“The cult of remembrance of loved ones, absent or dead, offers a last refuse for the cult value of the picture. For the last time the aura emanates from the early photographs in the fleeting expression of a human face. This is what constitutes their melancholy, incomparable beauty. But as man withdraws from the photographic image, the exhibition value for the first time shows its superiority to the ritual value. To have pinpointed this new stage constitutes the incomparable significance of Atget, who, around 1900, took photographs of deserted Paris streets. It has quite justly been said of him that he photographed them like scenes of crime. The scene of a crime,
too, is deserted; it is photographed for the purpose of establishing evidence. With Atget, photographs become standard evidence for historical occurrences, and acquire a hidden political significance. They demand a specific kind of approach; free-floating contemplation is not appropriate to them. They stir the viewer; he feels challenged by them in a new way. At the same time picture magazines begin to put up signposts for him, right ones or wrong ones, no matter. For the first time, captions have become obligatory. And it is clear that they have an altogether different character than the title of a painting. The directives which the captions give to those looking at pictures in illustrated magazines soon become even more explicit and more imperative in the film where the meaning of each single picture appears to be prescribed by the sequence of all preceding ones.”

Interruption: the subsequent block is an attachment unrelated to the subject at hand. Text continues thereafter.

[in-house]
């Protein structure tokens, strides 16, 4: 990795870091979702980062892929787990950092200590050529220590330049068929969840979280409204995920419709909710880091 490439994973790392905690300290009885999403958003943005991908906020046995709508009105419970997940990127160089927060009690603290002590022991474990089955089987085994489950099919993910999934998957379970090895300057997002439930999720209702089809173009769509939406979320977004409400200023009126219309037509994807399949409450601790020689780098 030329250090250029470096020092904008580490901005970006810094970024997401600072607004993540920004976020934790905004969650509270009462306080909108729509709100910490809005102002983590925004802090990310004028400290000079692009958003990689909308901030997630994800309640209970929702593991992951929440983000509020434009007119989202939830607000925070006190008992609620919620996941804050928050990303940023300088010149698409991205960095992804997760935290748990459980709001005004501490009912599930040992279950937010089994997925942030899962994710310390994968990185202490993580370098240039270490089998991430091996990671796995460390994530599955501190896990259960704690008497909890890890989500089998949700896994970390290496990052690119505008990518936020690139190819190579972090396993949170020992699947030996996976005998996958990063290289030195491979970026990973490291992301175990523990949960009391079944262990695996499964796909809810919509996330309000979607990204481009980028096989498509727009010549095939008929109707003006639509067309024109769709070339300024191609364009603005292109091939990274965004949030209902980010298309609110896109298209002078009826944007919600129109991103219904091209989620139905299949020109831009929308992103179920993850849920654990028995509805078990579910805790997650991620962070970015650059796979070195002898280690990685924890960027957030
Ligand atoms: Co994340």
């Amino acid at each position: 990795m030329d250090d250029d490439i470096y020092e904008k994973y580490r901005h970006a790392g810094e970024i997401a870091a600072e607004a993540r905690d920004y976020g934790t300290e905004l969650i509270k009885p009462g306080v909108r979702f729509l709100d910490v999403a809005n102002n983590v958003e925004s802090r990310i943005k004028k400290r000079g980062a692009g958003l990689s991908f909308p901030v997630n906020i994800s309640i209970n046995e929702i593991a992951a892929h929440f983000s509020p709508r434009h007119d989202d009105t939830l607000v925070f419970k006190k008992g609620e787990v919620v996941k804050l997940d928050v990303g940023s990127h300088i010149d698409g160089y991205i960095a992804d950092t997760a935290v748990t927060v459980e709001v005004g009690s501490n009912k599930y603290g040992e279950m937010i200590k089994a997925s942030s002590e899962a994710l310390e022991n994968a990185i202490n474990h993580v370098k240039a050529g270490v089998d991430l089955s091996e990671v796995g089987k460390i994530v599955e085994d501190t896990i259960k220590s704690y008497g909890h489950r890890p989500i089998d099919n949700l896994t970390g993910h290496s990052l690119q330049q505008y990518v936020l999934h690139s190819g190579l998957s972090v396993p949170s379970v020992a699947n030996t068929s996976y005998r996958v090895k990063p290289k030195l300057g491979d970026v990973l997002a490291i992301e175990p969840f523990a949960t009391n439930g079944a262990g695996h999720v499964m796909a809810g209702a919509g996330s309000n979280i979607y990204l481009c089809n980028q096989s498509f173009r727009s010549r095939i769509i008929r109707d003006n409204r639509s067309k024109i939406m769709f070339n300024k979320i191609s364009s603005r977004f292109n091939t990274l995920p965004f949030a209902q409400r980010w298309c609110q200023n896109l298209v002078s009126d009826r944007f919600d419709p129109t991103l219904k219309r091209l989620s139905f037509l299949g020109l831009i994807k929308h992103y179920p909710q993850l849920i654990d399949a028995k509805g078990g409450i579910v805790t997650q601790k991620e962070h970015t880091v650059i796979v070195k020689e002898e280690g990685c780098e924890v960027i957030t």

Severin-Mars:
“What art has been granted a dream more poetical and more real at the same time! Approached in this fashion the film might represent an incomparable means of expression.”

Werfel:
“The film has not yet realized its true meaning, its real possibilities. . . these consist in
its unique faculty to express by natural means and with incomparable persuasiveness all that is fairylike, marvelous, supernatural.”

“art has left the realm of the “beautiful semblance” which, so far, had been taken to be the only sphere where art could thrive”

“the representation of reality by the film is incomparably more significant than that of the painter, since it offers, precisely because of the thoroughgoing permeation of reality with mechanical equipment, an aspect of reality which is free of all equipment. And that is what one is entitled to ask from a work of art.”

“The greater the decrease in the social significance of an art form, the sharper the distinction between criticism and enjoyment by the public. The conventional is uncritically enjoyed, and the truly new is criticized with aversion”